My son spent three weeks at MSDF when he was 17, some of it in solitary confinement. He lost a little bit of his soul. He came out angry.
The building looks okay on the outside. It’s real big, like a high rise. But when you get inside the people aren’t nice. When you’re visiting, you shouldn’t be treated like you did something criminal too. We went to visit our son on a Sunday. Once we went through the check-in process, the metal detector and the elevator, we only had 10 minutes left for a visit. I knew the visit wouldn’t be in person. I thought we’d sit facing him with a Plexiglas window between us and talk through a phone. But it was just a raggedy old beat up monitor. There was so much snow, I could only hear him.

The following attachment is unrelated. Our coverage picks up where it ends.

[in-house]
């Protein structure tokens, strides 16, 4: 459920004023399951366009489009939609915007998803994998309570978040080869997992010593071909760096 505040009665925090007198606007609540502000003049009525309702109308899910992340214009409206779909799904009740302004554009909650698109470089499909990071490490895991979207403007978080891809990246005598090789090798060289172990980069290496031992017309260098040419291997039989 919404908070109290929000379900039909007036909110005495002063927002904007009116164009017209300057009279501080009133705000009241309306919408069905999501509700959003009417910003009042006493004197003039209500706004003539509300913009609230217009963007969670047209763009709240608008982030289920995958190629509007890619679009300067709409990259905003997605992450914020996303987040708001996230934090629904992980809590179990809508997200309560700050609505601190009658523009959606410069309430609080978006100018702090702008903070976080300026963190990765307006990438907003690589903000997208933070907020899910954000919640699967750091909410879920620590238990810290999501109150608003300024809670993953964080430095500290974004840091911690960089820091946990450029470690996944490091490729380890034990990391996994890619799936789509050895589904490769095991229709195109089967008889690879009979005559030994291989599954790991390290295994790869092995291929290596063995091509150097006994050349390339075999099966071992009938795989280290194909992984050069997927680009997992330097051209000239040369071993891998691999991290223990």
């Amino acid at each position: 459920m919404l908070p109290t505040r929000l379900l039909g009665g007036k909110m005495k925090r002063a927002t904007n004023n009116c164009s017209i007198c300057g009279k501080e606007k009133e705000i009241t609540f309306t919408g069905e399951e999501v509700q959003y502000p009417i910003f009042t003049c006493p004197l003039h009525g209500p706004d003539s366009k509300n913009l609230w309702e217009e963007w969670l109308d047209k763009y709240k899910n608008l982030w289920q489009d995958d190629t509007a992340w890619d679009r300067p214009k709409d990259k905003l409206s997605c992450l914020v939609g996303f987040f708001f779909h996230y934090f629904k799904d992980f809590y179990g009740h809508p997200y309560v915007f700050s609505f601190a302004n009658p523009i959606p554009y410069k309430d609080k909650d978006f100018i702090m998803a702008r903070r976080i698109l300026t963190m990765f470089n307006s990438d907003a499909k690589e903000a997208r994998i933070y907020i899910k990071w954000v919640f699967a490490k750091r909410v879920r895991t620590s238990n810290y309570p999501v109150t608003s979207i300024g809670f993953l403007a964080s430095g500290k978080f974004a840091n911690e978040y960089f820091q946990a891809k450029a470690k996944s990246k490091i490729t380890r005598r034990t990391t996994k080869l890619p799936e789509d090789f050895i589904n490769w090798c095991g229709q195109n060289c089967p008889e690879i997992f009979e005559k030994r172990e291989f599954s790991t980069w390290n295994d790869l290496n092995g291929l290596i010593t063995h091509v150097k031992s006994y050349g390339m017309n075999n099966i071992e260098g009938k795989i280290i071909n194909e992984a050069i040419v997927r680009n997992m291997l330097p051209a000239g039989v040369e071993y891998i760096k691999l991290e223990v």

He said, “It’s f-cked-up here.” He used a lot of profanity, which he normally didn’t. The more he cursed, the more I knew something wasn’t right. But he told me not to worry, he can handle himself. He was in one room with three people. Tensions flared. There was a huge fight and he ended up in solitary confinement.
I don’t know how I could not be involved in the campaign to close MSDF. My experience with that place tells me it should be closed. We need to expose the quiet kept secrets…no more secrets.
It’s deeper than MSDF though. It’s about Wisconsin and its penal system and its form of justice. We should be believing in a world of forgiveness and second chances. Certain people don’t get a second chance and that’s not right. I know it’s a huge pull. It’s going to take time. We need to start now. My grandchildren and their children may still be working on this. I think if we’re going to have a prison system, it should be a humane prison system.